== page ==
Raging Bull began as Robert De Niro’s obsession, but the only man he believed could film it, Martin Scorsese, wasn’t interested—until the director’s near-fatal collapse gave him a visceral connection with the story of troubled boxing champion Jake LaMotta. Three decades on, Richard Schickel tells how one of Hollywood’s great friendships, forged by Mean Streets and Taxi Driver, drove Scorsese’s finest film.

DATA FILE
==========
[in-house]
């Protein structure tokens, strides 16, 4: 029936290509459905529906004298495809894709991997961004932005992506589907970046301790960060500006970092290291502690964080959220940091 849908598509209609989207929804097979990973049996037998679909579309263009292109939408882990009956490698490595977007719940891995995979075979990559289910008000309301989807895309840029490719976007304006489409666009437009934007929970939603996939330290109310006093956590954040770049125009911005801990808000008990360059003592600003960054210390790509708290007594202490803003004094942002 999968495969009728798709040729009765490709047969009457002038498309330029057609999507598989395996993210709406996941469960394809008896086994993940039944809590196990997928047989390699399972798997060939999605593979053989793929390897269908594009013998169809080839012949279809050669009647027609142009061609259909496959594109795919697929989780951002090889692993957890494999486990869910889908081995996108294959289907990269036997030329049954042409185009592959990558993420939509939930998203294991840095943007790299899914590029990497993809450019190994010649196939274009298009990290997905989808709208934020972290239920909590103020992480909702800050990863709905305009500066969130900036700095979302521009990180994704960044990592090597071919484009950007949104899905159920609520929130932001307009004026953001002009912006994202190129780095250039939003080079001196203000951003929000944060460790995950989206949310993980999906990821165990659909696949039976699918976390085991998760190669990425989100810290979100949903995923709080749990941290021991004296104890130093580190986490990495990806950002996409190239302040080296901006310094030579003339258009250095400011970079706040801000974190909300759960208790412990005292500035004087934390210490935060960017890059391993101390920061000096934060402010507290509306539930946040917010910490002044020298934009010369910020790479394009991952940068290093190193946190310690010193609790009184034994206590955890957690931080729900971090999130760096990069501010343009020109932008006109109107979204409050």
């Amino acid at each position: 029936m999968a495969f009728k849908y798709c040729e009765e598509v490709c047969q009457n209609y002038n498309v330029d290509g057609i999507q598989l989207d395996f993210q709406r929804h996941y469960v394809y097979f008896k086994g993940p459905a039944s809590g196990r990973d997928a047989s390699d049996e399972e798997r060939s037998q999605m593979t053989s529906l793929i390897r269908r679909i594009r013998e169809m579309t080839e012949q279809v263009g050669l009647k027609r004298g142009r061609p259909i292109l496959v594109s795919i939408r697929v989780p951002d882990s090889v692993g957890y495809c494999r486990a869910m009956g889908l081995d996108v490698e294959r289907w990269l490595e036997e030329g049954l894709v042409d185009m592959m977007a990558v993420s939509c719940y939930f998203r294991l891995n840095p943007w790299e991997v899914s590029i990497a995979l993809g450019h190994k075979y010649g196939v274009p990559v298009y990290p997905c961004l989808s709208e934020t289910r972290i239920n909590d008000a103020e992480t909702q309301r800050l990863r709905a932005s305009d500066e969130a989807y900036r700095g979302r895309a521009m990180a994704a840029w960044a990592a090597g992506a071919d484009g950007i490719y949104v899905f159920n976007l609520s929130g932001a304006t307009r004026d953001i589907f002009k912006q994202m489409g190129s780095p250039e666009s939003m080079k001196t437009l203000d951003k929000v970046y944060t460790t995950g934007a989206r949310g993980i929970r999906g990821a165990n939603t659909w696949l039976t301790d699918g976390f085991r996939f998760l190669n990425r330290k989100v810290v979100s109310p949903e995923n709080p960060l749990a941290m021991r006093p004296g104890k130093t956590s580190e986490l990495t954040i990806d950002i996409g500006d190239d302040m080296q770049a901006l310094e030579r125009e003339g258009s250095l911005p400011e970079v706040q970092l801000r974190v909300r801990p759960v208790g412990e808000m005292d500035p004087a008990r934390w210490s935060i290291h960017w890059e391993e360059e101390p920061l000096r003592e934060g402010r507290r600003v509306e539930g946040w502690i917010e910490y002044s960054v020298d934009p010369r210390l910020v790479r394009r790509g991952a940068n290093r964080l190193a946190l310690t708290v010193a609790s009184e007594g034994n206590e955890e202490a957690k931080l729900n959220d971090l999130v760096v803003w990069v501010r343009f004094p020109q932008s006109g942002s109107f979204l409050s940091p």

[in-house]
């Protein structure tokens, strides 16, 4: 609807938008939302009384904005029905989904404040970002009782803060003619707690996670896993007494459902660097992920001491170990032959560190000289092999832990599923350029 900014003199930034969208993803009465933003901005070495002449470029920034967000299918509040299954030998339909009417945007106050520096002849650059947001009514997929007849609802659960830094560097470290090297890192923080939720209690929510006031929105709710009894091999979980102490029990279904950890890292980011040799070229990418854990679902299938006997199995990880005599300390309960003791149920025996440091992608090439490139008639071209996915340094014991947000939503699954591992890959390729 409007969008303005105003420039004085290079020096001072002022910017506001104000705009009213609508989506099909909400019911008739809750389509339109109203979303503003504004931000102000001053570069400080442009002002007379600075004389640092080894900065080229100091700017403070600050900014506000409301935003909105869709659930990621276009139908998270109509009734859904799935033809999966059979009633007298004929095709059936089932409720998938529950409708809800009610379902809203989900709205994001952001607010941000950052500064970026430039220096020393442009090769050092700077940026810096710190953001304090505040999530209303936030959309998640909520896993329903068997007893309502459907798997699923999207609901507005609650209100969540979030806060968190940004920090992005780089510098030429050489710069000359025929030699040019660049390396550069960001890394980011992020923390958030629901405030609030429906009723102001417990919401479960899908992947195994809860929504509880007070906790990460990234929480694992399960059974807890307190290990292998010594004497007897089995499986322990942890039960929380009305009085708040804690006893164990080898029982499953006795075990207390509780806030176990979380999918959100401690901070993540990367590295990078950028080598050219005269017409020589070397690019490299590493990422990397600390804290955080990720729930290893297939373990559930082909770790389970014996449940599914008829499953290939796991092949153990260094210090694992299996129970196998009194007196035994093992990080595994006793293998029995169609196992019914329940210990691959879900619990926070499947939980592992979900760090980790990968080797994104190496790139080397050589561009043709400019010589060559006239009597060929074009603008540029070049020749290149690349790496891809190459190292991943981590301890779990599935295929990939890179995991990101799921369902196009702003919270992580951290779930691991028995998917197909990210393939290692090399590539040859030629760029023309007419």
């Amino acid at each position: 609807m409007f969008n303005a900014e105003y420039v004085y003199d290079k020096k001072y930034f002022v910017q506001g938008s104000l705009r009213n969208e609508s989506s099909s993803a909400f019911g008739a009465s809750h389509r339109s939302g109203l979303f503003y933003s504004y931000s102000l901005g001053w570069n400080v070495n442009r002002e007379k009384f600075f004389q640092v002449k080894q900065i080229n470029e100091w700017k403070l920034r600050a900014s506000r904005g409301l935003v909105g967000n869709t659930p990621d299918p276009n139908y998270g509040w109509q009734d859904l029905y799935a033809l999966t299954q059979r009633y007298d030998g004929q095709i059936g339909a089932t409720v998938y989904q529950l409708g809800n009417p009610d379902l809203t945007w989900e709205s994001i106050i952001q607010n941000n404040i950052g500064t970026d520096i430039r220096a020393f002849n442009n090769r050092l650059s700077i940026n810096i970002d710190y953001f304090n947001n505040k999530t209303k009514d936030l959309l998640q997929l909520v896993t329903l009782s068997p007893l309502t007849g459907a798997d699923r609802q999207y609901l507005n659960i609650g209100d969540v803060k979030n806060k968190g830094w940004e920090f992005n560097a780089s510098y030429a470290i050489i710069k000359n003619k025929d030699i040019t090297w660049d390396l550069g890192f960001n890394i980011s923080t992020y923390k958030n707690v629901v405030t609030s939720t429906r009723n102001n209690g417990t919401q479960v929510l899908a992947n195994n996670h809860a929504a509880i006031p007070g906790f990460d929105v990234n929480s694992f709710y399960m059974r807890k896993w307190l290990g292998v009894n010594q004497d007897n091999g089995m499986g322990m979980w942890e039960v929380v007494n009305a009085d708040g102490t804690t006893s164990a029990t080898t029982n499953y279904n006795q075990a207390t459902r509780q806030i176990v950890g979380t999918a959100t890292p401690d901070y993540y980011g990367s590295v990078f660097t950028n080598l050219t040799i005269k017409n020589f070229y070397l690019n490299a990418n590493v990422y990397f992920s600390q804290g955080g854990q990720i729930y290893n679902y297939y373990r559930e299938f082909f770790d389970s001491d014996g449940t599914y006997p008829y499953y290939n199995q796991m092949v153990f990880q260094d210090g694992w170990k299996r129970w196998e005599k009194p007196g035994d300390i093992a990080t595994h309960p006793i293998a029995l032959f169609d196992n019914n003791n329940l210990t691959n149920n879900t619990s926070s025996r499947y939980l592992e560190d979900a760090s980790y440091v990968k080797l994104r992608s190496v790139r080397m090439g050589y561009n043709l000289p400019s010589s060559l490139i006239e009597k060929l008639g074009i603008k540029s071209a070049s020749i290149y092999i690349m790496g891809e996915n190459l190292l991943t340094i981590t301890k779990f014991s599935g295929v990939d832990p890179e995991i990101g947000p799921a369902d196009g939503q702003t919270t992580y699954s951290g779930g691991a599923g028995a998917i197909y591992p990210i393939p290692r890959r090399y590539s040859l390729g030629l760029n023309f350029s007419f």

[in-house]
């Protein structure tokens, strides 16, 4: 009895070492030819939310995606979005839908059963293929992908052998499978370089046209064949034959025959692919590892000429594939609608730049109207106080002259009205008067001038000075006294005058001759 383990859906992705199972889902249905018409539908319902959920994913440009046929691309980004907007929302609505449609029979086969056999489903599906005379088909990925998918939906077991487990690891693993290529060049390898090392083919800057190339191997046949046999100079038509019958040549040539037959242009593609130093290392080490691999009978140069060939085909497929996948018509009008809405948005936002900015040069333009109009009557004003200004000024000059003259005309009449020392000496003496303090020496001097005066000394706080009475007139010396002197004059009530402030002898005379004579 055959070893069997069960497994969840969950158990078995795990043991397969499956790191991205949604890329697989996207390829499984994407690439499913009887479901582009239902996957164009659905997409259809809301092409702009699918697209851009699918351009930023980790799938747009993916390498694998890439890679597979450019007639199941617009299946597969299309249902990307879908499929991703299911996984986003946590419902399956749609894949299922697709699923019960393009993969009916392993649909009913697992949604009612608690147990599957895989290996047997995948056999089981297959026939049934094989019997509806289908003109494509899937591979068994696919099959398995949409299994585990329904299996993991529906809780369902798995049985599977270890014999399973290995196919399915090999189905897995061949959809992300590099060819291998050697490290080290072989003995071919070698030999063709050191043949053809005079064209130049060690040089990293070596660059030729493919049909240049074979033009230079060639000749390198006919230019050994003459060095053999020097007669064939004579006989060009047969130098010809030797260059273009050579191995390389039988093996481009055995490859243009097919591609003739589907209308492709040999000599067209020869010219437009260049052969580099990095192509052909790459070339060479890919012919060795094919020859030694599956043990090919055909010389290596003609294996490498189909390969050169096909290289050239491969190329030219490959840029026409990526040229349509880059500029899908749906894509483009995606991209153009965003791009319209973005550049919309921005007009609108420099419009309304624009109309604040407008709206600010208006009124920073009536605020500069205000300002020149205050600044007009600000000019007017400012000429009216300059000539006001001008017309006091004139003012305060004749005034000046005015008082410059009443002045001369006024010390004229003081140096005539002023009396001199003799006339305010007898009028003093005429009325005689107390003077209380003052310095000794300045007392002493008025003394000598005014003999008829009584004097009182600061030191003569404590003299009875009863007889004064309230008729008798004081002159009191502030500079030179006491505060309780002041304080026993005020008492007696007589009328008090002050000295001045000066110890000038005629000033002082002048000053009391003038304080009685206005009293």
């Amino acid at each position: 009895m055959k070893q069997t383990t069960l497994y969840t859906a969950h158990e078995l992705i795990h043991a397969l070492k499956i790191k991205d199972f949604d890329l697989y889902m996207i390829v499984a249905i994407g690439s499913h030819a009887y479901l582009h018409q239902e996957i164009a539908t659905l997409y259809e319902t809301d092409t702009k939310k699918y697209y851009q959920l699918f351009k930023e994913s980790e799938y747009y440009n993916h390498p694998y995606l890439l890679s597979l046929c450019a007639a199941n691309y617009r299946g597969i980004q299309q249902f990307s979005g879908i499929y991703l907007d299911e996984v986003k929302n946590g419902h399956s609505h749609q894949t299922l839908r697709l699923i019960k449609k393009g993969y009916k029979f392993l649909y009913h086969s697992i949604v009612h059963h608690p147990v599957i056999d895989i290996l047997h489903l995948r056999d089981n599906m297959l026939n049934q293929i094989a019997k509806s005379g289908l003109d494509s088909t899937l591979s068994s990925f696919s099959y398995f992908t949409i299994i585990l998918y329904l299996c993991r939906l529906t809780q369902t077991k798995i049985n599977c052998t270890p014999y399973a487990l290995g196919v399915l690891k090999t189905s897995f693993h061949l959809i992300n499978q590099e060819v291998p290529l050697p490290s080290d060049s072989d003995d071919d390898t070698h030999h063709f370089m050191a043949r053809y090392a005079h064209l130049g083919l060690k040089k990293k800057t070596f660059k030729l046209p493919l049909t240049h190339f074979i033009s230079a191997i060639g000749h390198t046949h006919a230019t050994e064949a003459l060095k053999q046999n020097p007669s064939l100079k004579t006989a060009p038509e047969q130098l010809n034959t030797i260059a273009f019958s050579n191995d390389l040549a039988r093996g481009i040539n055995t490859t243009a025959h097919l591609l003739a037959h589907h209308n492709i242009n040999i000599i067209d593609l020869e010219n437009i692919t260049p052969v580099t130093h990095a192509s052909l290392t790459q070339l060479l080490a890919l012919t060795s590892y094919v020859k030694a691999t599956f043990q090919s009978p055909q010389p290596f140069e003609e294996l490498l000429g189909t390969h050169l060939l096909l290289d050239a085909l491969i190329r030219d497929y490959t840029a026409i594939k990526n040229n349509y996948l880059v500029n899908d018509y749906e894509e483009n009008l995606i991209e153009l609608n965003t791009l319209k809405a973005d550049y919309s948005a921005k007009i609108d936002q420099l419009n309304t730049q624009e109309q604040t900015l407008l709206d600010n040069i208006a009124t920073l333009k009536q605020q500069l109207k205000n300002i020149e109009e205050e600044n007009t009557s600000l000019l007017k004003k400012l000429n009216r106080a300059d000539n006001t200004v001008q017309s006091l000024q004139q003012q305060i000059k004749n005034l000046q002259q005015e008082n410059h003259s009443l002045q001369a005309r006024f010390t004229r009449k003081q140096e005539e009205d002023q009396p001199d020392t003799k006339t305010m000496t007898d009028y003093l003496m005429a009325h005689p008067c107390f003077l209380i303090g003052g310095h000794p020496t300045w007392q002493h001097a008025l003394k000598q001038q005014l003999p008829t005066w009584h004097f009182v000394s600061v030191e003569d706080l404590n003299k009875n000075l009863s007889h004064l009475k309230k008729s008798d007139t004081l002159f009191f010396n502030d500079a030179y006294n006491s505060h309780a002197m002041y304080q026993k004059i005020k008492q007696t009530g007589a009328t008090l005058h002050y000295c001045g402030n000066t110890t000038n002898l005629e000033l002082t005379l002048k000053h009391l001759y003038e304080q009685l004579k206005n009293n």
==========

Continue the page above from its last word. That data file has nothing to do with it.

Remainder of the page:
Scorsese just couldn’t understand De Niro’s enthusiasm for this story. Mardik Martin, who was a friend of Scorsese’s from N.Y.U.’s film school and co-author of the Mean Streets screenplay, thinks that, at this point, Scorsese had done no more than riffle through the book. Born in 1942, the director had been a little kid (and already a committed movie geek) when La Motta was at the top of his game. “I didn’t know anything about boxing,” Scorsese says. “It was always one angle on TV or in the movie theaters, where they’d show the fights on the weekend. I didn’t know what the hell was going on. It was sports, which took me out of the picture.” Still, he agreed to help develop the project with De Niro, though without much passion or focus. By the time of De Niro’s hospital meeting with Scorsese, Mardik Martin had written at least one draft of the screenplay, with very little input from Scorsese.